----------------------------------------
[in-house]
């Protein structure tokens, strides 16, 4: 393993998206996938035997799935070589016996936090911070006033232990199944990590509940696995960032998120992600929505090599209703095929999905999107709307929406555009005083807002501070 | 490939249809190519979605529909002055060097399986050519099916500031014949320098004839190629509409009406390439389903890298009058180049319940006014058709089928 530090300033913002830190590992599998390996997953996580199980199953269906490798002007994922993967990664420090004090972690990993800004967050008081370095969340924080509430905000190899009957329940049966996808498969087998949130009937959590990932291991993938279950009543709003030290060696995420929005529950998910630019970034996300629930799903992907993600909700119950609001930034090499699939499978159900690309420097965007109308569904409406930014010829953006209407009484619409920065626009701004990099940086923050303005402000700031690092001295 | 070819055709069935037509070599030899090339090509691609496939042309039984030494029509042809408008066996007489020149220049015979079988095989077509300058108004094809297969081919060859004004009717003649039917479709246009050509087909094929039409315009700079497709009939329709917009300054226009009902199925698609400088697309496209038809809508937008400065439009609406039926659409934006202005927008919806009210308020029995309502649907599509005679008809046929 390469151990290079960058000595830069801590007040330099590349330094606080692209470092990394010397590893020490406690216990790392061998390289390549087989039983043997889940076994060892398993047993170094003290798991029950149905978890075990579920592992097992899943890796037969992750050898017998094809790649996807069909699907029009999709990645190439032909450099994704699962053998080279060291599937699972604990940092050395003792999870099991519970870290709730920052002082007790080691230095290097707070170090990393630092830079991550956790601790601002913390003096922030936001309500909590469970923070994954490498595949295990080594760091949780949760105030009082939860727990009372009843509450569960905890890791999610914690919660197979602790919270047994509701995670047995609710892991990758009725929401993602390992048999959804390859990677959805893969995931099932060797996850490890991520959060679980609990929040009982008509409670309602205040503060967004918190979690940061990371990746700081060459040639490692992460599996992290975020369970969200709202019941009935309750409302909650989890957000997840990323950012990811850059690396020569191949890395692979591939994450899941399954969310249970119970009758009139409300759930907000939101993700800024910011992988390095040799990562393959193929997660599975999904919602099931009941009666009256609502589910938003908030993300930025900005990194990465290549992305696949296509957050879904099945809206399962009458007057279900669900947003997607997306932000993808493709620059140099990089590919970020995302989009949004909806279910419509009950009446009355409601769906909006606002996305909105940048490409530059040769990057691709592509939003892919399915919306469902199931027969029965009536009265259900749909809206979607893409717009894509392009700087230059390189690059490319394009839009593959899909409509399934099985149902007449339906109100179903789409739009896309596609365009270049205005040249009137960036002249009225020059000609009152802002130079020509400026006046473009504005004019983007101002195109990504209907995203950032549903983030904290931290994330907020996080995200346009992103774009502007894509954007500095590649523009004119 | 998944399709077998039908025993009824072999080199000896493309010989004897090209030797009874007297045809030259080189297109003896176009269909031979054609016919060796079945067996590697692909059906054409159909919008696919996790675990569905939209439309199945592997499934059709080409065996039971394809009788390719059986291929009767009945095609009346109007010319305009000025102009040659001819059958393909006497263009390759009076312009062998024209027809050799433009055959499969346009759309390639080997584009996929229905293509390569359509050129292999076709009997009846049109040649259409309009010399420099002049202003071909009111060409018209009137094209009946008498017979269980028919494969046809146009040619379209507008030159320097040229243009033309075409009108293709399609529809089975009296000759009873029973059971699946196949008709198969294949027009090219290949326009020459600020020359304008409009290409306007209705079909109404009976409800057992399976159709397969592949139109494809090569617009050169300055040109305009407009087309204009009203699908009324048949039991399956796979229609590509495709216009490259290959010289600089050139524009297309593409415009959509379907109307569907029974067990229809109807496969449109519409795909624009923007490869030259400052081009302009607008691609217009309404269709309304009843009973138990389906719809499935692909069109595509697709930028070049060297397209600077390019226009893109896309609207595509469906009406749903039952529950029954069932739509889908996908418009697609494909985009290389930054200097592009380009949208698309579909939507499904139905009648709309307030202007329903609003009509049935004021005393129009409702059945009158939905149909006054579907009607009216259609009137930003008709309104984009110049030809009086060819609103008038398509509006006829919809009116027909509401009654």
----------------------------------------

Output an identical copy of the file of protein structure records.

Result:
[in-house]
């Protein structure tokens, strides 16, 4: 393993998206996938035997799935070589016996936090911070006033232990199944990590509940696995960032998120992600929505090599209703095929999905999107709307929406555009005083807002501070 | 490939249809190519979605529909002055060097399986050519099916500031014949320098004839190629509409009406390439389903890298009058180049319940006014058709089928 530090300033913002830190590992599998390996997953996580199980199953269906490798002007994922993967990664420090004090972690990993800004967050008081370095969340924080509430905000190899009957329940049966996808498969087998949130009937959590990932291991993938279950009543709003030290060696995420929005529950998910630019970034996300629930799903992907993600909700119950609001930034090499699939499978159900690309420097965007109308569904409406930014010829953006209407009484619409920065626009701004990099940086923050303005402000700031690092001295 | 070819055709069935037509070599030899090339090509691609496939042309039984030494029509042809408008066996007489020149220049015979079988095989077509300058108004094809297969081919060859004004009717003649039917479709246009050509087909094929039409315009700079497709009939329709917009300054226009009902199925698609400088697309496209038809809508937008400065439009609406039926659409934006202005927008919806009210308020029995309502649907599509005679008809046929 390469151990290079960058000595830069801590007040330099590349330094606080692209470092990394010397590893020490406690216990790392061998390289390549087989039983043997889940076994060892398993047993170094003290798991029950149905978890075990579920592992097992899943890796037969992750050898017998094809790649996807069909699907029009999709990645190439032909450099994704699962053998080279060291599937699972604990940092050395003792999870099991519970870290709730920052002082007790080691230095290097707070170090990393630092830079991550956790601790601002913390003096922030936001309500909590469970923070994954490498595949295990080594760091949780949760105030009082939860727990009372009843509450569960905890890791999610914690919660197979602790919270047994509701995670047995609710892991990758009725929401993602390992048999959804390859990677959805893969995931099932060797996850490890991520959060679980609990929040009982008509409670309602205040503060967004918190979690940061990371990746700081060459040639490692992460599996992290975020369970969200709202019941009935309750409302909650989890957000997840990323950012990811850059690396020569191949890395692979591939994450899941399954969310249970119970009758009139409300759930907000939101993700800024910011992988390095040799990562393959193929997660599975999904919602099931009941009666009256609502589910938003908030993300930025900005990194990465290549992305696949296509957050879904099945809206399962009458007057279900669900947003997607997306932000993808493709620059140099990089590919970020995302989009949004909806279910419509009950009446009355409601769906909006606002996305909105940048490409530059040769990057691709592509939003892919399915919306469902199931027969029965009536009265259900749909809206979607893409717009894509392009700087230059390189690059490319394009839009593959899909409509399934099985149902007449339906109100179903789409739009896309596609365009270049205005040249009137960036002249009225020059000609009152802002130079020509400026006046473009504005004019983007101002195109990504209907995203950032549903983030904290931290994330907020996080995200346009992103774009502007894509954007500095590649523009004119 | 998944399709077998039908025993009824072999080199000896493309010989004897090209030797009874007297045809030259080189297109003896176009269909031979054609016919060796079945067996590697692909059906054409159909919008696919996790675990569905939209439309199945592997499934059709080409065996039971394809009788390719059986291929009767009945095609009346109007010319305009000025102009040659001819059958393909006497263009390759009076312009062998024209027809050799433009055959499969346009759309390639080997584009996929229905293509390569359509050129292999076709009997009846049109040649259409309009010399420099002049202003071909009111060409018209009137094209009946008498017979269980028919494969046809146009040619379209507008030159320097040229243009033309075409009108293709399609529809089975009296000759009873029973059971699946196949008709198969294949027009090219290949326009020459600020020359304008409009290409306007209705079909109404009976409800057992399976159709397969592949139109494809090569617009050169300055040109305009407009087309204009009203699908009324048949039991399956796979229609590509495709216009490259290959010289600089050139524009297309593409415009959509379907109307569907029974067990229809109807496969449109519409795909624009923007490869030259400052081009302009607008691609217009309404269709309304009843009973138990389906719809499935692909069109595509697709930028070049060297397209600077390019226009893109896309609207595509469906009406749903039952529950029954069932739509889908996908418009697609494909985009290389930054200097592009380009949208698309579909939507499904139905009648709309307030202007329903609003009509049935004021005393129009409702059945009158939905149909006054579907009607009216259609009137930003008709309104984009110049030809009086060819609103008038398509509006006829919809009116027909509401009654």